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Old 08-02-2013, 08:37 PM   #1
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Gas for generator

We have a new Honda EU3000is generator.
As my husband GPO (great and powerful Obiwan) would say-" Quiet it is".

My question: there is a gas station in town selling ethanol free gas. Other stations indicate their gas may contain up to 10% ethanol. Will the generator run better on the ethanol free gas?

Thanks!
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Old 08-02-2013, 08:44 PM   #2
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You won't see any negligible difference...
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Old 08-02-2013, 08:44 PM   #3
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It will have more power with 100% gasoline. Ethanol has less BTUs per unit of measure than gasoline. Your owners manual should give you guidance how much ethanol can be used before voiding the warranty.
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Old 08-02-2013, 09:18 PM   #4
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If you can get ethanol-free gas for your generator, do it. Running fresh ethanol/gas blends in your generator will not harm it, however...ethanol is an alcohol and alcohol has a natural affinity to attract and absorb water. Since water and petroleum don't mix, over time this can contribute to octane loss and phase separation which is a contamination of the fuel. This contaminated fuel should not be used. In your automobile, we burn through fuel at a faster rate so it is not so much an issue. Generators, and other gas power tools tend to be used sporadically and when the fuel sits it them it will eventually become a problem. Honda generators are particularly sensitive to old fuel, and can readily develop fuel related carburation problems.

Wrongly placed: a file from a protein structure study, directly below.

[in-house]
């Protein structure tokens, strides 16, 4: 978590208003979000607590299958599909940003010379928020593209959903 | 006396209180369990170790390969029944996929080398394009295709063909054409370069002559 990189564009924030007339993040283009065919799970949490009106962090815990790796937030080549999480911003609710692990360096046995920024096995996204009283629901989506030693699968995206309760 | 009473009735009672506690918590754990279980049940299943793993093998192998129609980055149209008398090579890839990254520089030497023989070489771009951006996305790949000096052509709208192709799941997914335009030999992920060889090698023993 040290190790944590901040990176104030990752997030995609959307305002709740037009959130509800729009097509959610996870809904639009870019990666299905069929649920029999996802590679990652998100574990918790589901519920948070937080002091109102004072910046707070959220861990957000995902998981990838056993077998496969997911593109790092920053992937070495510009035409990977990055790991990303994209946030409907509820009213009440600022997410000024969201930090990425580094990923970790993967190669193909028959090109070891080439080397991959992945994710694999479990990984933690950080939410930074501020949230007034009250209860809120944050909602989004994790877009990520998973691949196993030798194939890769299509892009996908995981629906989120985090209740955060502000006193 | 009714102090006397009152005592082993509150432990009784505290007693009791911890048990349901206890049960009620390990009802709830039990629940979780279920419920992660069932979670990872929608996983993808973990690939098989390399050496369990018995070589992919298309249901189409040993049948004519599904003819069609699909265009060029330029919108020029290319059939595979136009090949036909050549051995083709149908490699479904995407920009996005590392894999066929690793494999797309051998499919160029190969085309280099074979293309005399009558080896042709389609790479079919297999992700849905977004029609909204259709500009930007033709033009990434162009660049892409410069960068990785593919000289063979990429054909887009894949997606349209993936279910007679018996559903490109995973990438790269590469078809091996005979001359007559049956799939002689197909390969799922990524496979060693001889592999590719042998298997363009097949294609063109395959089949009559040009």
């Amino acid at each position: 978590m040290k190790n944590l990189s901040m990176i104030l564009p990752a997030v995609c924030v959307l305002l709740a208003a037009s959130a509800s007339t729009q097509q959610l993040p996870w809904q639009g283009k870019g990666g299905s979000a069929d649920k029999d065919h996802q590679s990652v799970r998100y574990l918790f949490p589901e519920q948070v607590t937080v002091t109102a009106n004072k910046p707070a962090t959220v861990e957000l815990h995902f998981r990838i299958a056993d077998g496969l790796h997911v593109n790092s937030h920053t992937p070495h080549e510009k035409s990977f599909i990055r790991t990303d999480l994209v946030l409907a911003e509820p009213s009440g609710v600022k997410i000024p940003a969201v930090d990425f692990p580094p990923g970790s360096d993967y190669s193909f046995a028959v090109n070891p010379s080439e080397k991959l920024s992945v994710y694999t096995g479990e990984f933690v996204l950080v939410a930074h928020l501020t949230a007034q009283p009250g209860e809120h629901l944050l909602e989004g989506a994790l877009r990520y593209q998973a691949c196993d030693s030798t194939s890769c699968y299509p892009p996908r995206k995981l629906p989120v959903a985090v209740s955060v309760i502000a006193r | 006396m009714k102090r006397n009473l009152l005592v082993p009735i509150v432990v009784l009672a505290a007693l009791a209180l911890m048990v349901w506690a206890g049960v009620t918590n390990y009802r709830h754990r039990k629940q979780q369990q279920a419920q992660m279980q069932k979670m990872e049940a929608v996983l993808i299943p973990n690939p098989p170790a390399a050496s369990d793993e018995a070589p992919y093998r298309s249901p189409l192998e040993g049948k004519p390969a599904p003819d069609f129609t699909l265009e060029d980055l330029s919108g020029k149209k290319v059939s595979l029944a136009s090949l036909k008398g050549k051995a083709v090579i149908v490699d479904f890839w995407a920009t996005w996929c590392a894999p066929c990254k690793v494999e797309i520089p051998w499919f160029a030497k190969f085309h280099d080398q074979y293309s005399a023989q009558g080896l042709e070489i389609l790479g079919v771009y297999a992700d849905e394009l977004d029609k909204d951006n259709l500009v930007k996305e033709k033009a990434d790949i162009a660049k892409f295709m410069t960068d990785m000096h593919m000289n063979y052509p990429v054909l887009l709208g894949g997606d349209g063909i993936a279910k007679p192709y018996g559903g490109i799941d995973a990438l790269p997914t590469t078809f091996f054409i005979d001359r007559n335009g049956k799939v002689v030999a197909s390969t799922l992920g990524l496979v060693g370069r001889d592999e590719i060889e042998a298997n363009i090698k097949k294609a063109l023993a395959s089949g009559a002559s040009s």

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Old 08-02-2013, 09:40 PM   #5
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If you can get ethanol-free gas for your generator, do it. Running fresh ethanol/gas blends in your generator will not harm it, however...ethanol is an alcohol and alcohol has a natural affinity to attract and absorb water. Since water and petroleum don't mix, over time this can contribute to octane loss and phase separation which is a contamination of the fuel. This contaminated fuel should not be used. In your automobile, we burn through fuel at a faster rate so it is not so much an issue. Generators, and other gas power tools tend to be used sporadically and when the fuel sits it them it will eventually become a problem. Honda generators are particularly sensitive to old fuel, and can readily develop fuel related carburation problems.